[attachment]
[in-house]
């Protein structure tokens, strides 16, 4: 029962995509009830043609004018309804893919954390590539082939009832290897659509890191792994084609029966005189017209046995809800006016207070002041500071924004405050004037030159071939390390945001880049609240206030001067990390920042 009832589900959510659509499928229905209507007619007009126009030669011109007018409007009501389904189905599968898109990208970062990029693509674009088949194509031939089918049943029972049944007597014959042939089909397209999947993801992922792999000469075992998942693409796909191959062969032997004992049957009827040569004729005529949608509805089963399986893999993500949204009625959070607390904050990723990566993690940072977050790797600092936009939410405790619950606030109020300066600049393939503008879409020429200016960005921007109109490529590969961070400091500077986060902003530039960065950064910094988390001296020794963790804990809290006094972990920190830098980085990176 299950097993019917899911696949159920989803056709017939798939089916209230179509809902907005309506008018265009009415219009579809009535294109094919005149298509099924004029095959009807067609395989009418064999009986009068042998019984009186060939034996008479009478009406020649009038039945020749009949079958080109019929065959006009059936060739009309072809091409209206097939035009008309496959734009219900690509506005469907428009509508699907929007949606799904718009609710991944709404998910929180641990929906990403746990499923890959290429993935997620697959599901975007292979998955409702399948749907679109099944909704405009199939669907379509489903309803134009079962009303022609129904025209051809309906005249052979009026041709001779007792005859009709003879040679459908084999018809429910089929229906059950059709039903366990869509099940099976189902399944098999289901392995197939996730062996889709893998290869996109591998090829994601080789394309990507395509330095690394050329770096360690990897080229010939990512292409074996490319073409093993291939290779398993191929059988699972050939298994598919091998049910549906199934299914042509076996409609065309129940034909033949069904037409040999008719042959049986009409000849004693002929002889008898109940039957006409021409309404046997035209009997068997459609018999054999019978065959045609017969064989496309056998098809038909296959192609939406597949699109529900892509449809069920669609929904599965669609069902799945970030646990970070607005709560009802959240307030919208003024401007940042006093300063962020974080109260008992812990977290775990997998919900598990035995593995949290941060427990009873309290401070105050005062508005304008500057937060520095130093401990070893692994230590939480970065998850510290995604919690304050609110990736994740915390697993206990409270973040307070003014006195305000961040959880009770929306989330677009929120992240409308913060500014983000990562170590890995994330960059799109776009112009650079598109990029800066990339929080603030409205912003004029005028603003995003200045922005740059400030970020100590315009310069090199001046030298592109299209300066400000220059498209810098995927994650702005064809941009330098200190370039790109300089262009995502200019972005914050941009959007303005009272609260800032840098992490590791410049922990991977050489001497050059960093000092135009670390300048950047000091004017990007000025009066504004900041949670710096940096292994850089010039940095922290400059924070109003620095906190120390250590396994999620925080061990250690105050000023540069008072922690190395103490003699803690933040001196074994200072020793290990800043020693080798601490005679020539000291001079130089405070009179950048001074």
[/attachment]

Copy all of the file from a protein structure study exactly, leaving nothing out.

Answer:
[in-house]
């Protein structure tokens, strides 16, 4: 029962995509009830043609004018309804893919954390590539082939009832290897659509890191792994084609029966005189017209046995809800006016207070002041500071924004405050004037030159071939390390945001880049609240206030001067990390920042 009832589900959510659509499928229905209507007619007009126009030669011109007018409007009501389904189905599968898109990208970062990029693509674009088949194509031939089918049943029972049944007597014959042939089909397209999947993801992922792999000469075992998942693409796909191959062969032997004992049957009827040569004729005529949608509805089963399986893999993500949204009625959070607390904050990723990566993690940072977050790797600092936009939410405790619950606030109020300066600049393939503008879409020429200016960005921007109109490529590969961070400091500077986060902003530039960065950064910094988390001296020794963790804990809290006094972990920190830098980085990176 299950097993019917899911696949159920989803056709017939798939089916209230179509809902907005309506008018265009009415219009579809009535294109094919005149298509099924004029095959009807067609395989009418064999009986009068042998019984009186060939034996008479009478009406020649009038039945020749009949079958080109019929065959006009059936060739009309072809091409209206097939035009008309496959734009219900690509506005469907428009509508699907929007949606799904718009609710991944709404998910929180641990929906990403746990499923890959290429993935997620697959599901975007292979998955409702399948749907679109099944909704405009199939669907379509489903309803134009079962009303022609129904025209051809309906005249052979009026041709001779007792005859009709003879040679459908084999018809429910089929229906059950059709039903366990869509099940099976189902399944098999289901392995197939996730062996889709893998290869996109591998090829994601080789394309990507395509330095690394050329770096360690990897080229010939990512292409074996490319073409093993291939290779398993191929059988699972050939298994598919091998049910549906199934299914042509076996409609065309129940034909033949069904037409040999008719042959049986009409000849004693002929002889008898109940039957006409021409309404046997035209009997068997459609018999054999019978065959045609017969064989496309056998098809038909296959192609939406597949699109529900892509449809069920669609929904599965669609069902799945970030646990970070607005709560009802959240307030919208003024401007940042006093300063962020974080109260008992812990977290775990997998919900598990035995593995949290941060427990009873309290401070105050005062508005304008500057937060520095130093401990070893692994230590939480970065998850510290995604919690304050609110990736994740915390697993206990409270973040307070003014006195305000961040959880009770929306989330677009929120992240409308913060500014983000990562170590890995994330960059799109776009112009650079598109990029800066990339929080603030409205912003004029005028603003995003200045922005740059400030970020100590315009310069090199001046030298592109299209300066400000220059498209810098995927994650702005064809941009330098200190370039790109300089262009995502200019972005914050941009959007303005009272609260800032840098992490590791410049922990991977050489001497050059960093000092135009670390300048950047000091004017990007000025009066504004900041949670710096940096292994850089010039940095922290400059924070109003620095906190120390250590396994999620925080061990250690105050000023540069008072922690190395103490003699803690933040001196074994200072020793290990800043020693080798601490005679020539000291001079130089405070009179950048001074």